Background: Increased locomotor activity in response to the same stimulus is an index of behavioral sensitization observed in preclinical models of drug addiction and compulsive behaviors. Repeated administration of quinpirole, a D2/D3 dopamine agonist, induces locomotor sensitization. This effect is potentiated and accelerated by co-administration of U69593, a kappa opioid receptor agonist. The mechanism underlying kappa opioid receptor potentiation of quinpirole-induced locomotor sensitization remains to be elucidated.
Methods: Immunofluorescence anatomical studies were undertaken in mice brain slices and rat presynaptic synaptosomes to reveal kappa opioid receptor and D2R pre- and postsynaptic colocalization in the nucleus accumbens. Tonic and phasic dopamine release in the nucleus accumbens of rats repeatedly treated with U69593 and quinpirole was assessed by microdialysis and fast scan cyclic voltammetry.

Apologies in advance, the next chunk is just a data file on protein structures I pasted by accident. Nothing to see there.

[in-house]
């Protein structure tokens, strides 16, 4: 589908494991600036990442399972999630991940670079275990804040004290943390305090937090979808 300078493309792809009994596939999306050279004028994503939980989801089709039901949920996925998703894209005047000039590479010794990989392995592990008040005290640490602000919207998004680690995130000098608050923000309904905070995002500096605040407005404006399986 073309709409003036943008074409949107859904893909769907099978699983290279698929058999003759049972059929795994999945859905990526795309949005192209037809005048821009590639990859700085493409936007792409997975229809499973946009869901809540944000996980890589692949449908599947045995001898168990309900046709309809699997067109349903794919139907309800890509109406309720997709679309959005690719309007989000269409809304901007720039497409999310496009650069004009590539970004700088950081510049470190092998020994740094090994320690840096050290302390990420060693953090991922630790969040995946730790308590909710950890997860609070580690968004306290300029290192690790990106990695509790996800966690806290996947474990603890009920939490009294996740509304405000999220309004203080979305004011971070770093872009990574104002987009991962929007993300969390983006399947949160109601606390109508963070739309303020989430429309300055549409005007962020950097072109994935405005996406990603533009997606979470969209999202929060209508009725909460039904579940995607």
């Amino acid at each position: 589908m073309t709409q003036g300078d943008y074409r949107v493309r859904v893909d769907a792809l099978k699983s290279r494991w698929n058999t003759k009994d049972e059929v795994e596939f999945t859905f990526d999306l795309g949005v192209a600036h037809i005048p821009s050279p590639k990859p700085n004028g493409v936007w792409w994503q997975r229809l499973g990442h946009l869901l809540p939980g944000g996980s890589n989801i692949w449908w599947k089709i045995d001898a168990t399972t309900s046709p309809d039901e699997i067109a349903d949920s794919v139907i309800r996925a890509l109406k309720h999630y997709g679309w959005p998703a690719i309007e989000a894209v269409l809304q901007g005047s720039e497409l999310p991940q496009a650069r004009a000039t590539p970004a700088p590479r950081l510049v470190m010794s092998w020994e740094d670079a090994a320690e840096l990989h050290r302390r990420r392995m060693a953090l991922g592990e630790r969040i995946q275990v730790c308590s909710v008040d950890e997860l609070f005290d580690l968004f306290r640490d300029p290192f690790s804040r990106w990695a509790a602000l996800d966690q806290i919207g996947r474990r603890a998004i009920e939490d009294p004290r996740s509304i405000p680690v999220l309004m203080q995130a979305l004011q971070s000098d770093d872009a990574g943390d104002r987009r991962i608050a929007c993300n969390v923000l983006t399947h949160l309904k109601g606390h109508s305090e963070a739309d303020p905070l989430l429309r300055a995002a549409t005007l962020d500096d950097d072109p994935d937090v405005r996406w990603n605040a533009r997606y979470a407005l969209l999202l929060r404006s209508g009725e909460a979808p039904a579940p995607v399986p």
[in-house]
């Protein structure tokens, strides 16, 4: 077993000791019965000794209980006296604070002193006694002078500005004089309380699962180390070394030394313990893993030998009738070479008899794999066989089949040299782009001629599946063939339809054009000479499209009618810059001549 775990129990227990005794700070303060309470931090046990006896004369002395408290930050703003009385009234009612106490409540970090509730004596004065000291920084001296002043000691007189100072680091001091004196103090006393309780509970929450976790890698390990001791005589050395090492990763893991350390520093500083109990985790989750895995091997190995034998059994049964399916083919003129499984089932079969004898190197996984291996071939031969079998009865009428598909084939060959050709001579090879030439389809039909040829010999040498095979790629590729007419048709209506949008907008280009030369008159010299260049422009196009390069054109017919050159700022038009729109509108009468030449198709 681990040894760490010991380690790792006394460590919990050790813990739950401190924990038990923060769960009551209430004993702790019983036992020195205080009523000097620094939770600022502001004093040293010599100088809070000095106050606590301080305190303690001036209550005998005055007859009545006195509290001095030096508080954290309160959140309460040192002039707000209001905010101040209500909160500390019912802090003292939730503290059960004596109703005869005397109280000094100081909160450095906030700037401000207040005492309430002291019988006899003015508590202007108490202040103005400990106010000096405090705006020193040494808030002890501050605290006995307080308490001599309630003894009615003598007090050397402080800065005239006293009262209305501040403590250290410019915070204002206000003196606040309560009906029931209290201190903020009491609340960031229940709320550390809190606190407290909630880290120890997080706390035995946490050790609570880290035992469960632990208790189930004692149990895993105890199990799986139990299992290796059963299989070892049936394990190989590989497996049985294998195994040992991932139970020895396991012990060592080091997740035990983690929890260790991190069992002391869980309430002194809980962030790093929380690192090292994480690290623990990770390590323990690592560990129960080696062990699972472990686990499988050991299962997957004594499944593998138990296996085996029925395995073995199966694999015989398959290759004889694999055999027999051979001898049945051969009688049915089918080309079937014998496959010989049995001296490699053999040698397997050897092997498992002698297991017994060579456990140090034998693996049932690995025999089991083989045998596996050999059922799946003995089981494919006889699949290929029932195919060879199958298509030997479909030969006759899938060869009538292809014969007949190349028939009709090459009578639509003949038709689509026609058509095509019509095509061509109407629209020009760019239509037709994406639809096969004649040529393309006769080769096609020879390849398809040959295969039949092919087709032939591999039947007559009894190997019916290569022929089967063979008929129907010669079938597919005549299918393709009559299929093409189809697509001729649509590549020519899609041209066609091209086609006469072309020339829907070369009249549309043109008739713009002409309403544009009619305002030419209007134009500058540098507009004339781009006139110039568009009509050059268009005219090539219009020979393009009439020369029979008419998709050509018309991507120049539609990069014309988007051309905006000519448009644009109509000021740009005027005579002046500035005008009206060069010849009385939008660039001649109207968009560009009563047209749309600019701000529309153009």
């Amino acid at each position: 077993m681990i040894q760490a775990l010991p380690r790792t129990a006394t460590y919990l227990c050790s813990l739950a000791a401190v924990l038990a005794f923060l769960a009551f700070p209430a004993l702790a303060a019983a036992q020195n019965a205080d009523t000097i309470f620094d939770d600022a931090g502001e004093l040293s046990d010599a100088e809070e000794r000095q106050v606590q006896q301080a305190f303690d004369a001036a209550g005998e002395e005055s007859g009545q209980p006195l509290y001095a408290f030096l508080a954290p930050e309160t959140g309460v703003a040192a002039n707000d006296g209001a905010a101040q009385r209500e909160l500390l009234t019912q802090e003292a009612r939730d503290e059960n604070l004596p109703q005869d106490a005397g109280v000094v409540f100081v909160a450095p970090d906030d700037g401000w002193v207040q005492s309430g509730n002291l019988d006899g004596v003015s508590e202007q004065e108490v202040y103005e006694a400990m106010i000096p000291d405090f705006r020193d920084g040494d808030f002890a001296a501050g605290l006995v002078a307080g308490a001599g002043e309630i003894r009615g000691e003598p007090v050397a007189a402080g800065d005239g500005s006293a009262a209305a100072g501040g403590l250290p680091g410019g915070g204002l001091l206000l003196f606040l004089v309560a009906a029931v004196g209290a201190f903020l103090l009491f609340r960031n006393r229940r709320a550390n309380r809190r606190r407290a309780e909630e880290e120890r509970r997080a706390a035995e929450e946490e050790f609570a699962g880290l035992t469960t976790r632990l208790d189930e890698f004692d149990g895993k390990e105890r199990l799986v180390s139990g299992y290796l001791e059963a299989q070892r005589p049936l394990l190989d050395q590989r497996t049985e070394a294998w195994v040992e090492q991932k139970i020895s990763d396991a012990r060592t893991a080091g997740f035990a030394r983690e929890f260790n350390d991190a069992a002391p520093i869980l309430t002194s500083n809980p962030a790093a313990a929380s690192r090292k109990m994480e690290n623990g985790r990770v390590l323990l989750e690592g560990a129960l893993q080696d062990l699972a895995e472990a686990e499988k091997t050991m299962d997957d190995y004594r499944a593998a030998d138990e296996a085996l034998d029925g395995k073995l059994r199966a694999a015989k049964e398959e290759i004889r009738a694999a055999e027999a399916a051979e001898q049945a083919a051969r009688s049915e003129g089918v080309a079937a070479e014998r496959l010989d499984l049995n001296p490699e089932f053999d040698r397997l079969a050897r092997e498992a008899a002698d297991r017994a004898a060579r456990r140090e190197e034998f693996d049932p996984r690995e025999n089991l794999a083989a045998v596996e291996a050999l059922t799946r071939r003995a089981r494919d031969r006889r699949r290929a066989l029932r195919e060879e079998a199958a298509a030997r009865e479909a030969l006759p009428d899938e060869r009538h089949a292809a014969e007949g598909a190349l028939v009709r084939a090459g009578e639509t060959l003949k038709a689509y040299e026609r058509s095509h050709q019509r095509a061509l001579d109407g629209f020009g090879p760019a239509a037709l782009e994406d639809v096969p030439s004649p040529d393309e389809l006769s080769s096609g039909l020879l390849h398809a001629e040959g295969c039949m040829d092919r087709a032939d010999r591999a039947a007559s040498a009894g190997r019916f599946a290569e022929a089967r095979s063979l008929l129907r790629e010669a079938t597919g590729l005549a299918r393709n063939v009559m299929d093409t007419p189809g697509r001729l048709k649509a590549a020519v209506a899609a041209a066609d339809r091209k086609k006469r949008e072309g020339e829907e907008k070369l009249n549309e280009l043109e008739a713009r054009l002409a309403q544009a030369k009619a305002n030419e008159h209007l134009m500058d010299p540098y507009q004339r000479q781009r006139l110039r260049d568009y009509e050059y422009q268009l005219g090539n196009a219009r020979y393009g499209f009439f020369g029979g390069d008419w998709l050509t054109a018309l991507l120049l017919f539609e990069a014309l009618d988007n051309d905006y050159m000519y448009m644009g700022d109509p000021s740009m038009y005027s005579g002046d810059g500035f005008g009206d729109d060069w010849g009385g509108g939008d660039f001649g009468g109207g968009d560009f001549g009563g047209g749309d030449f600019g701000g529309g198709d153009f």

Results: Anatomical data show that kappa opioid receptor and D2R colocalize postsynaptically in medium spiny neurons of the nucleus accumbens and the highest presynaptic colocalization occurs on the same dopamine terminals. Significantly reduced dopamine levels were observed in quinpirole, and U69593-quinpirole treated rats, explaining sensitization of D2R. Presynaptic inhibition induced by kappa opioid receptor and D2R of electrically evoked dopamine release was faster in U69593-quinpirole compared with quinpirole-repeatedly treated rats.
Conclusions: Pre- and postsynaptic colocalization of kappa opioid receptor and D2R supports a role for kappa opioid receptor potentiating both the D2R inhibitory autoreceptor function and the inhibitory action of D2R on efferent medium spiny neurons. Kappa opioid receptor co-activation accelerates D2R sensitization by contributing to decrease dopamine release in the nucleus accumbens.
Keywords: U69593; dopamine; kappa opioid receptor; locomotor sensitization; quinpirole.
© The Author 2017. Published by Oxford University Press on behalf of CINP.